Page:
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Plant of the Month January 2024


Mahonias were not on my garden lists when I was young. “Oregon grape” was a poor substitute for holly in England. Our neighbour here in Canada had a bed filled with Mahonia  aquifolium beside her front door, facing north and east. It was dull dark green all year with a bronzy tone in winter and a few yellow flowers in early spring. Garbage blew in and was difficult to remove. Our present neighbours axed it. However, I remember Thelma as it gave us a very attractive seedling in our front bed. 

Mahonia Pinnacle March

Mahonia x wagneri ‘Pinnacle'. Early March.

Mahonia x wagneri ‘Pinnacle' is a splendid hybrid between Mahonia aquifolium and Mahonia pinnata.

Synonym: Berberis aquifolium ‘Fascicularis', Mahonia pinnata 'Pinnacle' and Mahonia aquifolium ‘Fascicularis’.

Common Name: Oregon Grape ‘Pinnacle’, Oregon Holly Grape.

Other Cultivars: Mahonia aquifolium ‘Apollo’ is similar. Mahonia aquifolium ’Smaragd’ is shorter.

Life Cycle: Upright, evergreen shrub which may produce suckers.

Height: 1.5 m, slow growing.

Bloom Time: Late April, early May in Toronto.

Mahonia x wagneri ‘Pinnacle' - Flowers - Early May.

Mahonia Pinnacle Inflorescence

Flower Colour & Size: Tiny yellow flowers in dense racemes at branch tips before the new leaves appear. The flowers are up to 1 cm long and look like tiny daffodils.

Mahonia Pinnacle early May

 Mahonia x wagneri ‘Pinnacle' - close up.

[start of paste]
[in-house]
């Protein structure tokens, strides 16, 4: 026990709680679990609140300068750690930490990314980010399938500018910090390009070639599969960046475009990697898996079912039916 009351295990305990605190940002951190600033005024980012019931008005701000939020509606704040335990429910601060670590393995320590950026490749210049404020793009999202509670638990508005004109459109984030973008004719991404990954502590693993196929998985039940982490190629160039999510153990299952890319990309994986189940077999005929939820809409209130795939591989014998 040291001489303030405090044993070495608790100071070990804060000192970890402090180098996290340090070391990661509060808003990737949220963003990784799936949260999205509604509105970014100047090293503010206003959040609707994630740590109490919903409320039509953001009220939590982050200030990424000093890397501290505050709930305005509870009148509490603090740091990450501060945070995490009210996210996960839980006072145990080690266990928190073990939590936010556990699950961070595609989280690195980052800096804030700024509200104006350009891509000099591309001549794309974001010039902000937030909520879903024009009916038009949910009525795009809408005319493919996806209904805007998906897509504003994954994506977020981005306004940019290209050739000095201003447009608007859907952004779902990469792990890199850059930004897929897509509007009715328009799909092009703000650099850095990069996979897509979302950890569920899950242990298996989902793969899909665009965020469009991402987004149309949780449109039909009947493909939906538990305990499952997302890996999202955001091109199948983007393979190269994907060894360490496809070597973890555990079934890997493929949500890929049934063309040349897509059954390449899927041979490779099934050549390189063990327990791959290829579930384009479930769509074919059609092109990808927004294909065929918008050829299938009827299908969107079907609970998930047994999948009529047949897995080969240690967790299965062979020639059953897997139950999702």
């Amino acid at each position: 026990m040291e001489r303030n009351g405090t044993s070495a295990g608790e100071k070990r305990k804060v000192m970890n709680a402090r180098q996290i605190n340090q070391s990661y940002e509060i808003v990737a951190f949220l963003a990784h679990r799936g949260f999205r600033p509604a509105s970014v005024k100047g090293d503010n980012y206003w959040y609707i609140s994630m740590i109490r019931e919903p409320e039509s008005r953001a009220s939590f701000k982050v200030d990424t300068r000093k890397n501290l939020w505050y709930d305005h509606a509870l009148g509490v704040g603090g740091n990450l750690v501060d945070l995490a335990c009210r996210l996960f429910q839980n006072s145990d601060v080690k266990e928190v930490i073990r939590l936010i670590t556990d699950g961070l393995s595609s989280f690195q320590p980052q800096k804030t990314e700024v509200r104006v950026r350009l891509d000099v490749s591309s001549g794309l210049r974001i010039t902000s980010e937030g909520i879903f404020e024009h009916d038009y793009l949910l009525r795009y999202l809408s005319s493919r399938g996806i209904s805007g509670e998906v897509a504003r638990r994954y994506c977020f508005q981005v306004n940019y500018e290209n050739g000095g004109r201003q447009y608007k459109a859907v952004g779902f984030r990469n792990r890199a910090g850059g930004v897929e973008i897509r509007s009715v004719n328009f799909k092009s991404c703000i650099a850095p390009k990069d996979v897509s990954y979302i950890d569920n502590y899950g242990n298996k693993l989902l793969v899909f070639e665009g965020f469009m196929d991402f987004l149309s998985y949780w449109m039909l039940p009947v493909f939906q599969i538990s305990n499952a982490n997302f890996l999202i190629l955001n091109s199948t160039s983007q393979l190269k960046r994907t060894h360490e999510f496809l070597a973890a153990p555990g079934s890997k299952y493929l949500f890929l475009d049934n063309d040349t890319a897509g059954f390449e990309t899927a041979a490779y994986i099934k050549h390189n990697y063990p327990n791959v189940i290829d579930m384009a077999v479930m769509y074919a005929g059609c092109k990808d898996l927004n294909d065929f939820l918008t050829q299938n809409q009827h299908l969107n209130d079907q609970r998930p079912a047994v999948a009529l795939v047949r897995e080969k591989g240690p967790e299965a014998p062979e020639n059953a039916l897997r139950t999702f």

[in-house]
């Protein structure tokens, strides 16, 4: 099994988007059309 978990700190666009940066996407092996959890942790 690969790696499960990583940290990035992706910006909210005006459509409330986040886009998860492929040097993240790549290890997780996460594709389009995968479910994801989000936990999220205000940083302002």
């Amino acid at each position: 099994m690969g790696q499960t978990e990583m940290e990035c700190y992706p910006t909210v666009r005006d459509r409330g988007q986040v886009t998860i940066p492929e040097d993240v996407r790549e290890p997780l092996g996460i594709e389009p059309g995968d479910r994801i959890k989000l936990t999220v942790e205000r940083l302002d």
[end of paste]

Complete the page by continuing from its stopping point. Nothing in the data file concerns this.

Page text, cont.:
Leaves: Compound leaves with 5-11 leaflets pinnately arranged, holly like. They are thick, shiny, dark to mid green with spiny teeth. Young leaves are bronze-yellow with reddish petioles. Winter colour is dark green to reddish bronze. The old leaves fall in the spring.

Mahonia Pinnacle late May

 Mahonia x wagneri ‘Pinnacle' - young leaves - Late May.

Fruit: Sour, dark bluish-black berries with thin grey frosting.

Mahonia Pinnacle Fruit

 Mahonia x wagneri ‘Pinnacle' - berries - July.

Range: Mahonia aquifolium is native to north and central America.

Habitat: Mixed coniferous woods.


Light: Shade, semi-shade or even full sun with adequate moisture.

Soil: Any good well drained garden soil.

Water: Well drained, moist soil.

USDA Hardiness: Zones 5-8.

Companion planting: In the front of a shrub border or in the back of a rock garden. With spring bulbs.

Propagation: From seed: Expose to fluctuating outdoor winter temperatures with freezing for 3 months. Gradually increase light and temperature in the spring. Pulpy coat inhibits germination. Remove by soaking and rinsing in clean water for approximately 7 days. Discard water and wash off pulpy coat completely in daily detergent washes. Hybrids will not breed true from seed. From cuttings: Semi-ripe in late summer. Division of suckers.

Pruning: Cut back or thin as necessary after flowering.

Pests and diseases: Deer and rabbit resistant. Usually trouble free. Mildew and rusts might occur.



Text and images supplied by Anna Leggatt (Toronto Master Gardener)